Costs of implementation: Bargaining costs versus allocative efficiency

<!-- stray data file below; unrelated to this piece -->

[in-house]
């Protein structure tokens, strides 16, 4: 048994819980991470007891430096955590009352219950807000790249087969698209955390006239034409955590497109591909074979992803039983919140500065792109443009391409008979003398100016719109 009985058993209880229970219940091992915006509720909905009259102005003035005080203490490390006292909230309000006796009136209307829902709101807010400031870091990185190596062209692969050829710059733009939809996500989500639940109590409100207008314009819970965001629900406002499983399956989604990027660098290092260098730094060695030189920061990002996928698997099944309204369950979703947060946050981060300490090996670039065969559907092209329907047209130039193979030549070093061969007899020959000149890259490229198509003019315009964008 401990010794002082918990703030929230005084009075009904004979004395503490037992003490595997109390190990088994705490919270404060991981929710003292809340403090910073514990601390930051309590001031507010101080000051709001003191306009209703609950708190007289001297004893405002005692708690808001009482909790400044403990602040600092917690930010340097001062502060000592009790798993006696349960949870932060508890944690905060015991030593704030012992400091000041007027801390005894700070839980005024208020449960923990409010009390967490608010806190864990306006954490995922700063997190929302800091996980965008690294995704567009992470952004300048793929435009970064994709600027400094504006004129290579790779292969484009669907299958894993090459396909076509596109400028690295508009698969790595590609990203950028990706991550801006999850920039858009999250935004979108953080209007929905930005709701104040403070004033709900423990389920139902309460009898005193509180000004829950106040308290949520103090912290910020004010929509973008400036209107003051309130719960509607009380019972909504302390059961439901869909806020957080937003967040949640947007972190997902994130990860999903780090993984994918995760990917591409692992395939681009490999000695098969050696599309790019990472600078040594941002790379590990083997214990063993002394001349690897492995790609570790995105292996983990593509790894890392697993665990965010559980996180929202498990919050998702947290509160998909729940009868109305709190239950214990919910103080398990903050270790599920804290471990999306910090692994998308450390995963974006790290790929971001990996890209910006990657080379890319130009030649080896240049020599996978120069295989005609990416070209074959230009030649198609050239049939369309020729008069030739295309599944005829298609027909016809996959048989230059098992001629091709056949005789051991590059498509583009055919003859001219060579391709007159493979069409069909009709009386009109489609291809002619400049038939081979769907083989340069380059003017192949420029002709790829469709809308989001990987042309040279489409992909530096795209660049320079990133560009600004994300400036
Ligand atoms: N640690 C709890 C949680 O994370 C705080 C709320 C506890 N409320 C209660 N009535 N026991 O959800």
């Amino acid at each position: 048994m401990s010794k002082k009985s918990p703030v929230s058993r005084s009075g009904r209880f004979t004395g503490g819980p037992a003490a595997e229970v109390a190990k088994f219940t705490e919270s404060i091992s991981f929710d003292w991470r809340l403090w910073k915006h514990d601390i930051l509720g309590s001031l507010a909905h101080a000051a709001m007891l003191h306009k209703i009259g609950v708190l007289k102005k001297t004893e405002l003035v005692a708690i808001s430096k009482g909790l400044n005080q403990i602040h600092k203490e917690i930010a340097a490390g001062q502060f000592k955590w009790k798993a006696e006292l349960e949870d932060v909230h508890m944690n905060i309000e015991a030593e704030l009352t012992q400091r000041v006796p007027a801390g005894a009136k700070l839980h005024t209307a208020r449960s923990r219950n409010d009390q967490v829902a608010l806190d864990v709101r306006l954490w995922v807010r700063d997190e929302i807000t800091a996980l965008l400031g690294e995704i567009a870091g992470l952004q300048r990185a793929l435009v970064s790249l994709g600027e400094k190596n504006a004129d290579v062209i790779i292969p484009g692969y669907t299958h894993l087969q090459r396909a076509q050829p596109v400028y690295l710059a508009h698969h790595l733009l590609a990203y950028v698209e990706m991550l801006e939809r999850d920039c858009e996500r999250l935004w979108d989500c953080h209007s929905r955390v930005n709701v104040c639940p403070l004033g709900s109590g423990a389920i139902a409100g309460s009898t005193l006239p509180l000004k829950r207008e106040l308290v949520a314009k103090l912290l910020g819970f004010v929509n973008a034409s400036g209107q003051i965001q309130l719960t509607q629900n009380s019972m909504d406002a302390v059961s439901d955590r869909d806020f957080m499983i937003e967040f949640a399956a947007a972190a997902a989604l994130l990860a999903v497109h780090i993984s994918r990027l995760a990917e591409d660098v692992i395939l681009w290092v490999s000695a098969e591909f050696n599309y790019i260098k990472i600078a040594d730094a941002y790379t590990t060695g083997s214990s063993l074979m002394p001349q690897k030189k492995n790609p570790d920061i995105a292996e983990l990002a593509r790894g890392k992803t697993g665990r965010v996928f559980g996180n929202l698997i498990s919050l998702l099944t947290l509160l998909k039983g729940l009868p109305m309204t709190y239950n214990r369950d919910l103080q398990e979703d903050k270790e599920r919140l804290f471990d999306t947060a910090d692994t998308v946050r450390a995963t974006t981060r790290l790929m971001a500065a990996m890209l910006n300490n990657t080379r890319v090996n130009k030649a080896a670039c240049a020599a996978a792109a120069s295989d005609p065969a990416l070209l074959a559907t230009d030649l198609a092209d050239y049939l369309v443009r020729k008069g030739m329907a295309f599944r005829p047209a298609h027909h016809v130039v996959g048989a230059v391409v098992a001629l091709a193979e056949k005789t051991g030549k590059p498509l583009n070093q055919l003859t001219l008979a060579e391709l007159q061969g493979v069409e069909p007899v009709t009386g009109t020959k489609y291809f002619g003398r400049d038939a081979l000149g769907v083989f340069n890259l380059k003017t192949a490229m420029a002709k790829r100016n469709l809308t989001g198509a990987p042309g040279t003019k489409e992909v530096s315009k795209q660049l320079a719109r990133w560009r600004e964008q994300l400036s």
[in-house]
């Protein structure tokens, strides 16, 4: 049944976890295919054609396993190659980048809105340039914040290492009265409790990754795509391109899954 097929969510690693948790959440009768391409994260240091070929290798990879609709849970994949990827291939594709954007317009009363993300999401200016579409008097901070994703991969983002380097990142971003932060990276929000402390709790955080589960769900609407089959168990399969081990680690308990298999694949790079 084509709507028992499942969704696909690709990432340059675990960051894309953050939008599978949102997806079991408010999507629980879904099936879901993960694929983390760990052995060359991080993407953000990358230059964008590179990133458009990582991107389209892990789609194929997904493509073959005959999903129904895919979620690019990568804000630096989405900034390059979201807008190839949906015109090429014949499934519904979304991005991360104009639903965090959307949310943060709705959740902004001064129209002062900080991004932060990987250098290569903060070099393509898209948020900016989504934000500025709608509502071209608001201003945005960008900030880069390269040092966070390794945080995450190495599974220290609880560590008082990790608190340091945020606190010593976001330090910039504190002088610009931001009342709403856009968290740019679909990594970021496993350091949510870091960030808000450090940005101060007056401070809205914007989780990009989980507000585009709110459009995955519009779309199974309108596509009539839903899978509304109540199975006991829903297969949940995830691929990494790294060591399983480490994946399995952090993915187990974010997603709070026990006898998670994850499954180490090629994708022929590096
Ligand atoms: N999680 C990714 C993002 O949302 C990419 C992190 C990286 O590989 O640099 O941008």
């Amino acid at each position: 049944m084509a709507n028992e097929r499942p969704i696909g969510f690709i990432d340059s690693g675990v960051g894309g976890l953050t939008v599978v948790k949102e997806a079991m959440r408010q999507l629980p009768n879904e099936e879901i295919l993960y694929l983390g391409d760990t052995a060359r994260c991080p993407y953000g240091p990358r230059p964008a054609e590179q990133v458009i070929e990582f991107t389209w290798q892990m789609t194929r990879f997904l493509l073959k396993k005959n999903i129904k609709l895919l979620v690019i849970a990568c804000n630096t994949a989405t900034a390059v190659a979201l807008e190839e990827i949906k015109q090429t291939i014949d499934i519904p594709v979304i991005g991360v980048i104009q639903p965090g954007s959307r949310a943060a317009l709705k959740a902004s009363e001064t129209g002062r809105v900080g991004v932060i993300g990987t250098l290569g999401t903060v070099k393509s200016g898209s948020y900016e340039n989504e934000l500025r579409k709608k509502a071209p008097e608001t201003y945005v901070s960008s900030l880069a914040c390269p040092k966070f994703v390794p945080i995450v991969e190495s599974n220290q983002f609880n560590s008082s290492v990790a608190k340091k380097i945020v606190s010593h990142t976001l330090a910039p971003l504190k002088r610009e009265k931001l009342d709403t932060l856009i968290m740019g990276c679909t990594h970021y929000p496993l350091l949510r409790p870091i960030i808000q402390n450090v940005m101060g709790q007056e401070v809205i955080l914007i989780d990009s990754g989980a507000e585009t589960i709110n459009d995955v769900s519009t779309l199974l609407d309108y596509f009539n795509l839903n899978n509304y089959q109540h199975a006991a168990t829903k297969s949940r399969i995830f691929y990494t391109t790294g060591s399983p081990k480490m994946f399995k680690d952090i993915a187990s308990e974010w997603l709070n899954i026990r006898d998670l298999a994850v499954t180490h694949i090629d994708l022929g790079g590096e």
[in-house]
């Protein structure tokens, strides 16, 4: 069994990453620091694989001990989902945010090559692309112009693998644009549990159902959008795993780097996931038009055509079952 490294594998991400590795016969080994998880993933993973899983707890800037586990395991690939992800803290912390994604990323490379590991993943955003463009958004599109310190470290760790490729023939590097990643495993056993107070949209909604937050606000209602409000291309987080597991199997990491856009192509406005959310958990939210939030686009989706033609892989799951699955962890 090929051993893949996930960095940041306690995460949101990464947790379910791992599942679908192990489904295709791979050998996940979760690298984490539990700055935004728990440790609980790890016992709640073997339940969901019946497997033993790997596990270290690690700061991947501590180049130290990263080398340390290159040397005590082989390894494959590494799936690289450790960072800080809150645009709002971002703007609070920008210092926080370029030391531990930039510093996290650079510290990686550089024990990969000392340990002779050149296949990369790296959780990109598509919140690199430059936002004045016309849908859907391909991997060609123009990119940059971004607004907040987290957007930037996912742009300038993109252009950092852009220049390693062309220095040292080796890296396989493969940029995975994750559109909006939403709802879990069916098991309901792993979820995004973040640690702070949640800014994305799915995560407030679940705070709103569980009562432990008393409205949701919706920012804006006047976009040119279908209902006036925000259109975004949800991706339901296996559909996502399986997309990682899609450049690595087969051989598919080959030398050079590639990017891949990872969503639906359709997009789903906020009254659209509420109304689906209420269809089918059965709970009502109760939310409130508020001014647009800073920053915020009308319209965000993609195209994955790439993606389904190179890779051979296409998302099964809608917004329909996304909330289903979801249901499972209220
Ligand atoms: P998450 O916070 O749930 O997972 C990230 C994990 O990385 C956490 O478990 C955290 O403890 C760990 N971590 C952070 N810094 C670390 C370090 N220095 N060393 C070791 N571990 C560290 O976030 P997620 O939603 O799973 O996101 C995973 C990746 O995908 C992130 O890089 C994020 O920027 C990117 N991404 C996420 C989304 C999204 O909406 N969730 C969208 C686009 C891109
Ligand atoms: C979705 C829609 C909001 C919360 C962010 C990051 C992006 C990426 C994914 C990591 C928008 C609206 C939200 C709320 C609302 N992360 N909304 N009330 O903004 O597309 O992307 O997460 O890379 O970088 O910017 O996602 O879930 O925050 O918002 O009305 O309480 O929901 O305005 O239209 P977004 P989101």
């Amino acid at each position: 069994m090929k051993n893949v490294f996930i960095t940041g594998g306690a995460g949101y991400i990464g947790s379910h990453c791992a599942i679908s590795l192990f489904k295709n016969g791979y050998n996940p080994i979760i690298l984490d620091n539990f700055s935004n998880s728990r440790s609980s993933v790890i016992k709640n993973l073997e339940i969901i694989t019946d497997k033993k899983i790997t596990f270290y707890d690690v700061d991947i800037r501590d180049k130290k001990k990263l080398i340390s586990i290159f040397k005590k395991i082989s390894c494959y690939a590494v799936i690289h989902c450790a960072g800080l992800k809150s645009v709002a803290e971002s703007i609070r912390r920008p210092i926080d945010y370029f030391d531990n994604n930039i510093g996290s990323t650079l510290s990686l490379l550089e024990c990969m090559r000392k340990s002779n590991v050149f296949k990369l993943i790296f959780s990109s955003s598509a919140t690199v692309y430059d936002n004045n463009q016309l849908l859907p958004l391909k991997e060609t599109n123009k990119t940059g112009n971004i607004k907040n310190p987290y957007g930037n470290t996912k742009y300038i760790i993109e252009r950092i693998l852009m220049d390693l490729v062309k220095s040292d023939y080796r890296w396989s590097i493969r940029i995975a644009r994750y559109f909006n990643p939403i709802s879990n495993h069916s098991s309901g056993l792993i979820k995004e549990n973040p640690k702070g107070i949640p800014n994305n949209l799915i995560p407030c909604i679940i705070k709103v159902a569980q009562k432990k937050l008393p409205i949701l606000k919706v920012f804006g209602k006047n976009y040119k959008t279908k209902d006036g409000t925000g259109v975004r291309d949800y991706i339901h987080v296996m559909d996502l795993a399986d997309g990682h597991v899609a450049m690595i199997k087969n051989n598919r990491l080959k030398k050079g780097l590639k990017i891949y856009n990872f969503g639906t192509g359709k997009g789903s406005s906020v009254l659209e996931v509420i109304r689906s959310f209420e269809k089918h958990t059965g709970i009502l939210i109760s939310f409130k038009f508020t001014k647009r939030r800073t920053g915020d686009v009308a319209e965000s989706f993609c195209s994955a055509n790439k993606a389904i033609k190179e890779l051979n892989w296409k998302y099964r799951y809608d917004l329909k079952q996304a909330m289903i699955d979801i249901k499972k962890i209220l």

A mechanism with low direct cost of use may be preferred to alternatives implementing more efficient allocations. We show this experimentally by giving pairs of subjects the option to agree on a single average price for a sequence of trades--in effect pooling several small bargains into a larger one. We make pooling costly by tying it to some inefficient trades, but subjects nevertheless reveal strong tendencies to pool, particularly when more bargains remain to be struck and when bargaining is face to face. The results suggest that implementation costs could play a significant role in the use of many common trading practices.
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